While I haven’t been able to find anything from Bly about his intention in choosing particular fonts for particular voices, some characteristics of typeface seem to indicate things about the speaker. For instance, the switch between serif (Palatino, Times) and sans-serif (Geneva, Monaco) fonts seem to indicate differences in perspective. Writings by Egderus and the Superius Frater are both in serif fonts, and both of these speakers are, to an extent, supporting and advancing the perceived view of history, working within the existing social structure and ideology based in that view of history (even if neither is fully comfortable with this). In contrast, the writings of the Historian and the Ancients are in sans-serif fonts; both of these bodies of writings represent direct attacks, departures from, or criticisms of the perceived view of history. Notably, all of the fonts used in the Windows version have serif typefaces, totally eliminating this potential interpretation of the work.
These differences are not totally lost in the Windows rendering of the text, as other context clues make it possible to discern changes in voice and perspective, but something is definitely missing when that change in perspective isn’t signaled at the level of the typeface — especially when going through the ‘default’ reading of the text, which ranges across all the various voices and doesn’t explicitly signal shifts in speaker or time period. Reading through the default path in the Mac version is truly a different experience, with the subtle but noticeable shifts in typeface enacting these shifts in voice, temporal orientation, and perspective. For instance, this sequence at the beginning of the default path is the first such major shift:
The voice of one of the Ancients, describing the experience of living through some catastrophe, surviving some apocalypse that has sundered a connection to a rich civilization, gives way to the anxious, skeptical voice of the Scholar. Again, this shift in font, visible to the eye before the reader engages with the content of the lexia, enacts the experience of diving into the archives, crossing strata of media, and thus historical context.
Curiously, these different fonts are not supported in the latest re-release for Mac machines running current macOS (10.5 and later). After I noticed this difference in the fonts between the older Mac version and the Windows XP version, I fired up the latest re-release of We Descend on a MacBook running macOS High Sierra…and it looked closer to the Windows XP version of the text:
This is puzzling since the various fonts used are all still included as defaults in current Mac operating systems. My best guess is that something about how these fonts are rendered or recognized was lost in the migration from Storyspace 2 to Storyspace 3. As described on Eastgate’s page for the current release of the Storyspace software, Storyspace 3 is designed to be compatible with Tinderbox, Eastgate’s other major piece of hypertext software. The few Eastgate works that have been re-released for Storyspace 3 (We Descend, afternoon, Victory Garden, and Patchwork Girl, I believe are the extent) have essentially been migrated to a new file format that’s compatible with Tinderbox. While the Eastgate page linked above claims that “Storyspace 3 works with existing Storyspace files and creates new Storyspace documents in a robust, state-of-the-art XML format. Legacy Storyspace work immediately takes advantage of Storyspace 3’s outstanding new typography.” This has not been true in my experience at least, as I have not been able to successfully open SSP2 files using Storyspace 3 at all, let alone to take advantage of this outstanding new typography…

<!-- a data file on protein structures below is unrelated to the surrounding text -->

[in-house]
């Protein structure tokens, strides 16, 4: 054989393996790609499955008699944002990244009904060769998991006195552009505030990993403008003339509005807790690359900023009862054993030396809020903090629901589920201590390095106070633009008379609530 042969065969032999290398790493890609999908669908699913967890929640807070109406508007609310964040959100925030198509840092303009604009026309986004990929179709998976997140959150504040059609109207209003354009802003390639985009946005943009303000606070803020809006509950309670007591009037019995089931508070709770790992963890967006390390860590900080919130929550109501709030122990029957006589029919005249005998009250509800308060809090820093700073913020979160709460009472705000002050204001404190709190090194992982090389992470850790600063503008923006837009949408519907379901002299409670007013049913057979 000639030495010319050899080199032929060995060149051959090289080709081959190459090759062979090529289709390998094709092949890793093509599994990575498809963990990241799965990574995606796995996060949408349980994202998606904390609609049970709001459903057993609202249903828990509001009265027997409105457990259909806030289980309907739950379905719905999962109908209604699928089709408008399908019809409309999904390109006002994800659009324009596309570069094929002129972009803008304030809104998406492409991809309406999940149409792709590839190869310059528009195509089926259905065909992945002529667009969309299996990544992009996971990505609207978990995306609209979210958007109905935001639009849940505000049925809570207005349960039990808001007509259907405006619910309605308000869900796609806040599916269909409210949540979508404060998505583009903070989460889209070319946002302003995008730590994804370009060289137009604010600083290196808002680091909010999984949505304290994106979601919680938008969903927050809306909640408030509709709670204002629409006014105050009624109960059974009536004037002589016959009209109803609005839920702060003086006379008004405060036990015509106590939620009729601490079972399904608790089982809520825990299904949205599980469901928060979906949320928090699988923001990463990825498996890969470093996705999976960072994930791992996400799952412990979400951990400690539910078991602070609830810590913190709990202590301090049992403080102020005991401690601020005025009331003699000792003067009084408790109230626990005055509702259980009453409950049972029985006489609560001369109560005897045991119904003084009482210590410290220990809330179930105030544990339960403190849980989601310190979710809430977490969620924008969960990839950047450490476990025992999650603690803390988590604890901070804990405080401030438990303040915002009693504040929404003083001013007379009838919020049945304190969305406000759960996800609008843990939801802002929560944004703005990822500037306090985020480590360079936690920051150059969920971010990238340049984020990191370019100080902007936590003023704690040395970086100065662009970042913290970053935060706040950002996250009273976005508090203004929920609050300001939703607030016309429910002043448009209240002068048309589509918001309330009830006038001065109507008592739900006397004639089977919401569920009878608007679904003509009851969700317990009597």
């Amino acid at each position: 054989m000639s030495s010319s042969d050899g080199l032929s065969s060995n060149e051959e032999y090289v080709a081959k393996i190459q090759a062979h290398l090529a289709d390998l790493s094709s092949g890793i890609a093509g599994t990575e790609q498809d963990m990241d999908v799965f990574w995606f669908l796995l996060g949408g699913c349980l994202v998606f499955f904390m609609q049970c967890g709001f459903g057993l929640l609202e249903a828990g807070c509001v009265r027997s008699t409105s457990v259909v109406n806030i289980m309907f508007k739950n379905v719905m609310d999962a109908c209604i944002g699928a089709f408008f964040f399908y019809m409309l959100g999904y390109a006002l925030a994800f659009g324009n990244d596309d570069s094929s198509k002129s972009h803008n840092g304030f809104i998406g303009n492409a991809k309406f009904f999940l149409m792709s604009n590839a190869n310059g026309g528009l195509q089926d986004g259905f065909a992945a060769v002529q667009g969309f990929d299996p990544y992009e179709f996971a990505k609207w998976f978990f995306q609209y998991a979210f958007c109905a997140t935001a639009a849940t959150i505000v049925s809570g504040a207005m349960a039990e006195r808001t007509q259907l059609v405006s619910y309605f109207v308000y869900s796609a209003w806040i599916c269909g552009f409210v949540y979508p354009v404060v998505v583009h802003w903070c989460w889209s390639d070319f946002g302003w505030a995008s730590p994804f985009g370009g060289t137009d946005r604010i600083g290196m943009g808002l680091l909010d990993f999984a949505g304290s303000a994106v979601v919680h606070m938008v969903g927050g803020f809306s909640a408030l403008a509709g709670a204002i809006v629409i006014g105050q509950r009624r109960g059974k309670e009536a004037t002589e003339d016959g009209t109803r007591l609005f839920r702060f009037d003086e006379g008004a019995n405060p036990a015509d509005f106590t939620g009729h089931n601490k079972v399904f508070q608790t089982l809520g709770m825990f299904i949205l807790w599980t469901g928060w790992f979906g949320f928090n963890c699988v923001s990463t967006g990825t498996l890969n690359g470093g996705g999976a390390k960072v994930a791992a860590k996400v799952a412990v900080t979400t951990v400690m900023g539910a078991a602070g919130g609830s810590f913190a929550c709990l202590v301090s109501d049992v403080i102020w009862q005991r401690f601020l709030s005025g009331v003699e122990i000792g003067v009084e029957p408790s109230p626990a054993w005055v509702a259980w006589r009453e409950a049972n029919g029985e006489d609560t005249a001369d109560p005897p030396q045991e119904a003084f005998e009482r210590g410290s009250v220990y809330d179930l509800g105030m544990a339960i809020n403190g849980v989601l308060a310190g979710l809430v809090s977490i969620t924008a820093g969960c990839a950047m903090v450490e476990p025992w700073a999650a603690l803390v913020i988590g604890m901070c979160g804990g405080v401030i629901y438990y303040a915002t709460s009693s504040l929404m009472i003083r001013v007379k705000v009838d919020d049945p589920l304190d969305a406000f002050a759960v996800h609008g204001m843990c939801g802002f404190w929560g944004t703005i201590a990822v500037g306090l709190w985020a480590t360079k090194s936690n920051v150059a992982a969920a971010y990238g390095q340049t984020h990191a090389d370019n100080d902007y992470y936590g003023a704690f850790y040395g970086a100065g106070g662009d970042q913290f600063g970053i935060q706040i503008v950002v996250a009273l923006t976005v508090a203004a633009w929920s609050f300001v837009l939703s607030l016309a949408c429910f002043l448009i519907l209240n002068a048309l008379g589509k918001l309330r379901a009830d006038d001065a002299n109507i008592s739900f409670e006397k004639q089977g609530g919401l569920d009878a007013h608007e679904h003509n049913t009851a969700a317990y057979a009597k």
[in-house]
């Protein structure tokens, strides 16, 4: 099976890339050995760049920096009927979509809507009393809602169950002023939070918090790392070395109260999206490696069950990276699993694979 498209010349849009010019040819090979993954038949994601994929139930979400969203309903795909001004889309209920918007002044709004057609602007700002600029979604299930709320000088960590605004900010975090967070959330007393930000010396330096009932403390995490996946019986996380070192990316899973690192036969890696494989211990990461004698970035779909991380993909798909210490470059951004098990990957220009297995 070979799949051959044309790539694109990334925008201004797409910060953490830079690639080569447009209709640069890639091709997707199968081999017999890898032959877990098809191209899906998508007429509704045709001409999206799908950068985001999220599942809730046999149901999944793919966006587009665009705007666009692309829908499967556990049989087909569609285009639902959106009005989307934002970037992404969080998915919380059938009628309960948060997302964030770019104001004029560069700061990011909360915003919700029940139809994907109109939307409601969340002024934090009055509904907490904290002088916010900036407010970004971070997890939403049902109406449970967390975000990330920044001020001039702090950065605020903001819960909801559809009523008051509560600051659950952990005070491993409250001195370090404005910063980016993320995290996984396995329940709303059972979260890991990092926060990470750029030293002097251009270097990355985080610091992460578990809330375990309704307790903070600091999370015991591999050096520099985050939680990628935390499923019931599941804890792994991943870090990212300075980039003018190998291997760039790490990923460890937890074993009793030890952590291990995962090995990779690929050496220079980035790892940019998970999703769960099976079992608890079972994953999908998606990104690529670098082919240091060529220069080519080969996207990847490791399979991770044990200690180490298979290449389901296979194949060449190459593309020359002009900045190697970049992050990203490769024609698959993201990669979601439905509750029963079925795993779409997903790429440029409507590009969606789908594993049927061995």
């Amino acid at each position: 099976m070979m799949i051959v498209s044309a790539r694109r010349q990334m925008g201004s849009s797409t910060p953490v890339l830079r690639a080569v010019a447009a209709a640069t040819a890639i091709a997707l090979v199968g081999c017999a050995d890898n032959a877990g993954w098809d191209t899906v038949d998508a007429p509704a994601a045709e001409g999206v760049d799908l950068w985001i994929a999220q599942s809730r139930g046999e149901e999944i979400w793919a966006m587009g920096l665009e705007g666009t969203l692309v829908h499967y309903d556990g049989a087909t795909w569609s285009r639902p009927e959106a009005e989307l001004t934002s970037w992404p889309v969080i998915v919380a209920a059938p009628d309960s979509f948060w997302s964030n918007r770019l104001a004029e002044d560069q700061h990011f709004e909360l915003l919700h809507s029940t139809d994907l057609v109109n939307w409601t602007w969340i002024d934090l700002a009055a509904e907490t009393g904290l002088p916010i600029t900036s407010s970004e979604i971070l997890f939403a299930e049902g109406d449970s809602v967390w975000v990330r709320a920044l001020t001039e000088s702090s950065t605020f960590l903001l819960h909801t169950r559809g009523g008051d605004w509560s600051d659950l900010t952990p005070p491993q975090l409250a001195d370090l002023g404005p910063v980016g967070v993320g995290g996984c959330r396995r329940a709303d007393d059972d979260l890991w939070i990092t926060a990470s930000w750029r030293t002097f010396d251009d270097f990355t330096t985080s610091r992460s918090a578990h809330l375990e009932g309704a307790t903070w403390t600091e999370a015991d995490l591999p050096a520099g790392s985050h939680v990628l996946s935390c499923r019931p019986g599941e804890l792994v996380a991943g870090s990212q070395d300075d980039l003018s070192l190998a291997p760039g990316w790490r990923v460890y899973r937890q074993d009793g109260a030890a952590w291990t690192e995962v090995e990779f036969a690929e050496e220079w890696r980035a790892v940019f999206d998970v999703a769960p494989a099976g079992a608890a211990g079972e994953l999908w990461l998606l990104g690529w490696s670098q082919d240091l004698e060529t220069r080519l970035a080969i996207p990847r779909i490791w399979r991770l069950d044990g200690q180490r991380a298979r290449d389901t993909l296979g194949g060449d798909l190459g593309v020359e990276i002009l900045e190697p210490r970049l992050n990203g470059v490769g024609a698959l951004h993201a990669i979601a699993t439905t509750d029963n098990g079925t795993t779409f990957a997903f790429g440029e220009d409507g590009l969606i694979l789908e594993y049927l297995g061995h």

The different fonts are not essential for a meaningful reading of We Descend — I actually read through the work initially via the Windows XP version and was able to piece together the different voices without too much trouble — but these variable fonts are integral to a particular reading, we could even say the ‘authorized’ or intended reading, of the text. The archives of this work has proliferated across many different computing environments, with editions published across for all three releases of Storyspace for both Mac and Windows, in addition to excerpts migrated to HTML and published to the Web, but only a couple of these instantiations of the work (the original Storyspace 1 release for Mac and the later SSP2 re-release for Mac) actually renders this ‘authorized’ version of the text.
That said, We Descend seems to encourage a proliferation that begets transformation. Bly has been an active agent in this proliferation, porting the project to every hypertext reading/writing tool he’s been able to get his hands on. This exploration and adaptation has continued as Bly has ‘rendered’ two further volumes of the Archives pertaining to Egderus Scriptor, at one point bending/breaking Volume 2 into a WordPress site.3 Fortunately, both volumes 2 and 3 are now much more readable as straightahead webpages (published and hosted by The New River journal of digital art and literature),4 no longer contorted into the shape of a blog. So there may only be a few ways to ‘authentically’ read We Descend in the shape and form that Bly originally intended, but we should never hold an author to their original intentions for all time. The text moves; the archives accumulates new documents. And every document is one that begs to be read, regardless of its history, or its path of production—even if it may not be ‘authentic.’
- Stuart Moulthrop and Dene Grigar, Pathfinders: Documenting the Experience of Early Digital Literature (Vancouver, WA: Nouspace Publications, 2015), https://scalar.usc.edu/works/pathfinders/bill-bly.
- Bill Bly, “Authoring Software – Process – Bill Bly,” Content | Code | Process: Authoring Electronic Literature (blog), accessed November 10, 2022, https://www.narrabase.net/bill_bly.html.